Duncan Dobie has been a volunteer with Camp Sunshine since the organization began in 1983. His daughter, Catherine, was a camper and his wife Kappi also volunteers. We hope you enjoy his reflections over the past 30 years!
If I could relive the past 30 years, I’d probably do a lot of things differently in my life, but I would never change one thing about my days spent as a volunteer at Camp Sunshine. Best I can figure, I’ve spent over 80 weeks of my life at various camp functions over the past three decades.
I thank my lucky stars for Camp Sunshine. Being associated with camp changed my life and in many ways helped mould me into the person I am today. Camp has long been a way of life for me and my family. Kappi and I learned early on that going to camp was not about us. It was about doing everything within our power as part of a team of special volunteers to make sure the children in attendance were having the best week of their lives. Whenever that happens, and we’ve watched it happen every summer for the past 30 years, we’ve been rewarded beyond our wildest expectations!
Certainly we attend camp for the children, but the devotion, talent and generosity that our one-of-a-kind, volunteer staff brings to the table every year never ceases to amaze and inspire me as well. It is always a powerful influence and great source of energy for me. When I’m inspired, I know I can accomplish anything, and Camp Sunshine certainly gives me that kind of inspiration. At camp, anything is possible!
Two summers ago, an eight-year-old girl with only one arm signed up to climb the rock wall. As the time drew near for her rendezvous with the wall, she approached her counselor apprehensively and said, “I forgot that I only had one arm when I signed up.” That afternoon, she went up to the top of that wall like there was no tomorrow! Everyone in camp knew about her achievement and applauded it.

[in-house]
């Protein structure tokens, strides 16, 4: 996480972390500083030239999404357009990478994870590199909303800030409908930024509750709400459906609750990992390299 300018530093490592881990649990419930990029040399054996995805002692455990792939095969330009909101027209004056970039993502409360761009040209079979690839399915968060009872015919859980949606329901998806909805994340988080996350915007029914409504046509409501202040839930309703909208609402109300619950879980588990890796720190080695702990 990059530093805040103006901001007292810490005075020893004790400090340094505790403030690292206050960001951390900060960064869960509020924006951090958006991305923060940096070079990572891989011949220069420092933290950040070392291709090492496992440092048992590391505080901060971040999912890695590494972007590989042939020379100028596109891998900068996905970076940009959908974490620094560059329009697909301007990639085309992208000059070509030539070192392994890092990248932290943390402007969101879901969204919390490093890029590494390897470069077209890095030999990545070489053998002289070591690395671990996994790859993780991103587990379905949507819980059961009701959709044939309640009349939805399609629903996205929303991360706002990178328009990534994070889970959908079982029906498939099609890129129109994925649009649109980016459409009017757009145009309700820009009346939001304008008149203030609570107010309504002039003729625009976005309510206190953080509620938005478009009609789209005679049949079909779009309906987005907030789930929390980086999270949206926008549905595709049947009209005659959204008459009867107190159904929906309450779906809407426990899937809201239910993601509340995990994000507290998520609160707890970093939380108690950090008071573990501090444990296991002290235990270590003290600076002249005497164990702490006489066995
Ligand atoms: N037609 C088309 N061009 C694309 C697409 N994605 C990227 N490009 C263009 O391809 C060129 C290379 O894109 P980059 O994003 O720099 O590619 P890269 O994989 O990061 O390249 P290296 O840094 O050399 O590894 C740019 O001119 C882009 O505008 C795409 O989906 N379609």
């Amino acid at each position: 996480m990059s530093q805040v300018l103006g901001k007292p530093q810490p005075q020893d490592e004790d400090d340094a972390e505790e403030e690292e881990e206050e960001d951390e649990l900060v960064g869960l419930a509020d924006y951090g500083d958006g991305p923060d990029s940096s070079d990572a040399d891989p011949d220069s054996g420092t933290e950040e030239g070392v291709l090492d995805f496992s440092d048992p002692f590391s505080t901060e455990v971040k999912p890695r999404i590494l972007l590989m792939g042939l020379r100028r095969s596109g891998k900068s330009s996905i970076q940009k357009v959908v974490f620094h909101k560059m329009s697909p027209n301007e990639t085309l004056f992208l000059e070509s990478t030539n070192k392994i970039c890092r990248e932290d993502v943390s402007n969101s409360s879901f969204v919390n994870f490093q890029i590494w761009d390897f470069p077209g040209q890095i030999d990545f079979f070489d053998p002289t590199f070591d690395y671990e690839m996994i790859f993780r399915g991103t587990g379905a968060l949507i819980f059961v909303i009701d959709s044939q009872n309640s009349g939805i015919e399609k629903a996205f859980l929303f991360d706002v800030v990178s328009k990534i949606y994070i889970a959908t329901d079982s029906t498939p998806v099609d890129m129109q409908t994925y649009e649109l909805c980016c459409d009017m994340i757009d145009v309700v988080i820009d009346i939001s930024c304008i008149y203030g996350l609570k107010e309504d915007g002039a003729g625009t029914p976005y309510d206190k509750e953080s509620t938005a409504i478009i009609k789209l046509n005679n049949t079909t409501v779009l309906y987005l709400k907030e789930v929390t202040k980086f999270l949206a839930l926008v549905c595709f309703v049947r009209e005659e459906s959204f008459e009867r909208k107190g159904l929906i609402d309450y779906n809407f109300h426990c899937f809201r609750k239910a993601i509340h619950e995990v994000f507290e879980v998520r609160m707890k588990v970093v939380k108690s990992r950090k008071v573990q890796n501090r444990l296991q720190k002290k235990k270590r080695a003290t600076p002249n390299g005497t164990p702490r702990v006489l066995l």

The well-known philosopher and teacher Joseph Campbell once said that when we do things outside of the box – outside the humdrum business of spending most of our time meeting the demands of life – what we are really seeking is the feeling of being truly alive. Some people like to parachute out of airplanes or go bungee jumping to seek their thrills. For me, Camp Sunshine is the ultimate real-life experience. To witness a child hit the bull’s eye on the archery range and later joyfully tell all of his or her friends about it is magical. To see the elation in as child’s face when he or she has earned a green wrist band indicating they can swim in deep water is indescribable. I am never more alive than during those special days in the sun at Camp Sunshine. I’m sure this feeling is universal at every oncology camp across the world. Like all of the amazing children’s cancer camps across North America, Camp Sunshine is the real deal!
Thirty years has gone by in the blink of an eye. I wish it had been a lot more.